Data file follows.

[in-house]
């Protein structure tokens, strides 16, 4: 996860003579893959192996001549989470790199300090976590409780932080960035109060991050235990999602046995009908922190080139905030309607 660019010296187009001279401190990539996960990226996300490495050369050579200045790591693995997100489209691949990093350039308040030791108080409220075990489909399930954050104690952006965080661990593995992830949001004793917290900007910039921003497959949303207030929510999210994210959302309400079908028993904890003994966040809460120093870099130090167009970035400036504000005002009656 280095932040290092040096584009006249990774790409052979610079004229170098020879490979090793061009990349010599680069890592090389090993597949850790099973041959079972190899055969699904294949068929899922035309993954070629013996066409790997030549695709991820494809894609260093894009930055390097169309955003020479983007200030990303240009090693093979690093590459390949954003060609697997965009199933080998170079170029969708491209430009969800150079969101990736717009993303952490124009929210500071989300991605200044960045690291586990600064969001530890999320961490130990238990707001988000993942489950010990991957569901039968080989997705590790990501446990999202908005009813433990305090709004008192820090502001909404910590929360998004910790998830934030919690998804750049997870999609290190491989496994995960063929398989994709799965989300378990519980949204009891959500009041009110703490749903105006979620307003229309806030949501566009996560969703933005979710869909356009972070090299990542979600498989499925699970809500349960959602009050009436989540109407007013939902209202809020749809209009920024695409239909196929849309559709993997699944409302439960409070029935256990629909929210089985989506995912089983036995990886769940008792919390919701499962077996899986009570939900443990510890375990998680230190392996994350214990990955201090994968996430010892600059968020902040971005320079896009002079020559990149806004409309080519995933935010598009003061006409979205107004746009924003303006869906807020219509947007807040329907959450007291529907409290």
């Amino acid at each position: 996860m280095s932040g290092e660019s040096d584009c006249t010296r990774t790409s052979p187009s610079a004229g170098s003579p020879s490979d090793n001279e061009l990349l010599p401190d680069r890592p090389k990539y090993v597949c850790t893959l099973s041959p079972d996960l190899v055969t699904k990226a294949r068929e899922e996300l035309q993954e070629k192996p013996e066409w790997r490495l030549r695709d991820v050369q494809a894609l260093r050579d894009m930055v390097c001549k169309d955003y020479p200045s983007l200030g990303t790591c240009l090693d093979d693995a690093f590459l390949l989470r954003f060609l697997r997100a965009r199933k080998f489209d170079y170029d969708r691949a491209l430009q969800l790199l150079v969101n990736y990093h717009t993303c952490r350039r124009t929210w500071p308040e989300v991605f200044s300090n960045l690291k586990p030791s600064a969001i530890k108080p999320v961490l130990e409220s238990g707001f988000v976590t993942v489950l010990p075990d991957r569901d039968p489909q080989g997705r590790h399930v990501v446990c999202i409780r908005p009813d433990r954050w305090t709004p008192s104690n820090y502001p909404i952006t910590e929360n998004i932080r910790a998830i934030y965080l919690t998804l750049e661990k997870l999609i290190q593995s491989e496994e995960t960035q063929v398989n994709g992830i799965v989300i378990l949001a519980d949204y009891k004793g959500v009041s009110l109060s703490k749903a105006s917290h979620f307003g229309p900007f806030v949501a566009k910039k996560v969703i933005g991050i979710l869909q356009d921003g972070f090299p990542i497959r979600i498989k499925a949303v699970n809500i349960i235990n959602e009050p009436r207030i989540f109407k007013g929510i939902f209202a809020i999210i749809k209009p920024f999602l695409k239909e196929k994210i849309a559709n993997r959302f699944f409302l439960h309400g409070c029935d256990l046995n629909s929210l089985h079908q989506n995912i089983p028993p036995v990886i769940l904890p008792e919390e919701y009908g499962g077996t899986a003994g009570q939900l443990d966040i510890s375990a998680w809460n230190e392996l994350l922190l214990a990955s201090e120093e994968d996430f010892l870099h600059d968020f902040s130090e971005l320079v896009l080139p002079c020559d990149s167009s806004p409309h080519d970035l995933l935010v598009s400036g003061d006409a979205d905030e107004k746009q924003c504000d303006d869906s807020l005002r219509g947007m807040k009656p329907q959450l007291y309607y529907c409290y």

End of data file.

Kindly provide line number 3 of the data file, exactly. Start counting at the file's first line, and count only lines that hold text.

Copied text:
């Amino acid at each position: 996860m280095s932040g290092e660019s040096d584009c006249t010296r990774t790409s052979p187009s610079a004229g170098s003579p020879s490979d090793n001279e061009l990349l010599p401190d680069r890592p090389k990539y090993v597949c850790t893959l099973s041959p079972d996960l190899v055969t699904k990226a294949r068929e899922e996300l035309q993954e070629k192996p013996e066409w790997r490495l030549r695709d991820v050369q494809a894609l260093r050579d894009m930055v390097c001549k169309d955003y020479p200045s983007l200030g990303t790591c240009l090693d093979d693995a690093f590459l390949l989470r954003f060609l697997r997100a965009r199933k080998f489209d170079y170029d969708r691949a491209l430009q969800l790199l150079v969101n990736y990093h717009t993303c952490r350039r124009t929210w500071p308040e989300v991605f200044s300090n960045l690291k586990p030791s600064a969001i530890k108080p999320v961490l130990e409220s238990g707001f988000v976590t993942v489950l010990p075990d991957r569901d039968p489909q080989g997705r590790h399930v990501v446990c999202i409780r908005p009813d433990r954050w305090t709004p008192s104690n820090y502001p909404i952006t910590e929360n998004i932080r910790a998830i934030y965080l919690t998804l750049e661990k997870l999609i290190q593995s491989e496994e995960t960035q063929v398989n994709g992830i799965v989300i378990l949001a519980d949204y009891k004793g959500v009041s009110l109060s703490k749903a105006s917290h979620f307003g229309p900007f806030v949501a566009k910039k996560v969703i933005g991050i979710l869909q356009d921003g972070f090299p990542i497959r979600i498989k499925a949303v699970n809500i349960i235990n959602e009050p009436r207030i989540f109407k007013g929510i939902f209202a809020i999210i749809k209009p920024f999602l695409k239909e196929k994210i849309a559709n993997r959302f699944f409302l439960h309400g409070c029935d256990l046995n629909s929210l089985h079908q989506n995912i089983p028993p036995v990886i769940l904890p008792e919390e919701y009908g499962g077996t899986a003994g009570q939900l443990d966040i510890s375990a998680w809460n230190e392996l994350l922190l214990a990955s201090e120093e994968d996430f010892l870099h600059d968020f902040s130090e971005l320079v896009l080139p002079c020559d990149s167009s806004p409309h080519d970035l995933l935010v598009s400036g003061d006409a979205d905030e107004k746009q924003c504000d303006d869906s807020l005002r219509g947007m807040k009656p329907q959450l007291y309607y529907c409290y």